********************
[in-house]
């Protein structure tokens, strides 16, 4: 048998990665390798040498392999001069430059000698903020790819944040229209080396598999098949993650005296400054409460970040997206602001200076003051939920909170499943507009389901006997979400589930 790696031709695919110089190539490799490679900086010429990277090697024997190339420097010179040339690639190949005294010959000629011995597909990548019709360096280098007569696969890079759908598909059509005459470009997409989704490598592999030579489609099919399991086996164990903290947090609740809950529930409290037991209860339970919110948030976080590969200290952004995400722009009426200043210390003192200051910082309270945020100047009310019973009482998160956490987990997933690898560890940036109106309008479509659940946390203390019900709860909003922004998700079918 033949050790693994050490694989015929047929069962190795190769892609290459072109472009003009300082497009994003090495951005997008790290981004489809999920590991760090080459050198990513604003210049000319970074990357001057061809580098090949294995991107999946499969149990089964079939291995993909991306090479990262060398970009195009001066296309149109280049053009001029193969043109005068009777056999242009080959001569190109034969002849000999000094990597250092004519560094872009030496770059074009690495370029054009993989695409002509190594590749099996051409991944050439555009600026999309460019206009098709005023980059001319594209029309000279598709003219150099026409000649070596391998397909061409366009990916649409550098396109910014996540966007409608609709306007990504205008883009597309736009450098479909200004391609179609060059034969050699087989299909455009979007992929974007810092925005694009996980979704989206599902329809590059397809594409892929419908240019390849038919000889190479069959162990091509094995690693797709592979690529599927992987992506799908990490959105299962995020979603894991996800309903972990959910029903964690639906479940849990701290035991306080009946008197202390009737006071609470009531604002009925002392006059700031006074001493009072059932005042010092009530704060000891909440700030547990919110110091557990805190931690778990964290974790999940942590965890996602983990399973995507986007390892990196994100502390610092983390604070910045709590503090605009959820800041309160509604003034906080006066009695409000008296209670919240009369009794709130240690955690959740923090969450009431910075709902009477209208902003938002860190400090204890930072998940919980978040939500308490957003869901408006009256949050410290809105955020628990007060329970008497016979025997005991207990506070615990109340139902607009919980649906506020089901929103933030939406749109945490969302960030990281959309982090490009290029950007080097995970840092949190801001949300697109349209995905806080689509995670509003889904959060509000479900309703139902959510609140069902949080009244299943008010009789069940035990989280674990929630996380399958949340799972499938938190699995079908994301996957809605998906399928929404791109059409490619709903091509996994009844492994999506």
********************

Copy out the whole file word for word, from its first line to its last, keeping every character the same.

[in-house]
């Protein structure tokens, strides 16, 4: 048998990665390798040498392999001069430059000698903020790819944040229209080396598999098949993650005296400054409460970040997206602001200076003051939920909170499943507009389901006997979400589930 790696031709695919110089190539490799490679900086010429990277090697024997190339420097010179040339690639190949005294010959000629011995597909990548019709360096280098007569696969890079759908598909059509005459470009997409989704490598592999030579489609099919399991086996164990903290947090609740809950529930409290037991209860339970919110948030976080590969200290952004995400722009009426200043210390003192200051910082309270945020100047009310019973009482998160956490987990997933690898560890940036109106309008479509659940946390203390019900709860909003922004998700079918 033949050790693994050490694989015929047929069962190795190769892609290459072109472009003009300082497009994003090495951005997008790290981004489809999920590991760090080459050198990513604003210049000319970074990357001057061809580098090949294995991107999946499969149990089964079939291995993909991306090479990262060398970009195009001066296309149109280049053009001029193969043109005068009777056999242009080959001569190109034969002849000999000094990597250092004519560094872009030496770059074009690495370029054009993989695409002509190594590749099996051409991944050439555009600026999309460019206009098709005023980059001319594209029309000279598709003219150099026409000649070596391998397909061409366009990916649409550098396109910014996540966007409608609709306007990504205008883009597309736009450098479909200004391609179609060059034969050699087989299909455009979007992929974007810092925005694009996980979704989206599902329809590059397809594409892929419908240019390849038919000889190479069959162990091509094995690693797709592979690529599927992987992506799908990490959105299962995020979603894991996800309903972990959910029903964690639906479940849990701290035991306080009946008197202390009737006071609470009531604002009925002392006059700031006074001493009072059932005042010092009530704060000891909440700030547990919110110091557990805190931690778990964290974790999940942590965890996602983990399973995507986007390892990196994100502390610092983390604070910045709590503090605009959820800041309160509604003034906080006066009695409000008296209670919240009369009794709130240690955690959740923090969450009431910075709902009477209208902003938002860190400090204890930072998940919980978040939500308490957003869901408006009256949050410290809105955020628990007060329970008497016979025997005991207990506070615990109340139902607009919980649906506020089901929103933030939406749109945490969302960030990281959309982090490009290029950007080097995970840092949190801001949300697109349209995905806080689509995670509003889904959060509000479900309703139902959510609140069902949080009244299943008010009789069940035990989280674990929630996380399958949340799972499938938190699995079908994301996957809605998906399928929404791109059409490619709903091509996994009844492994999506």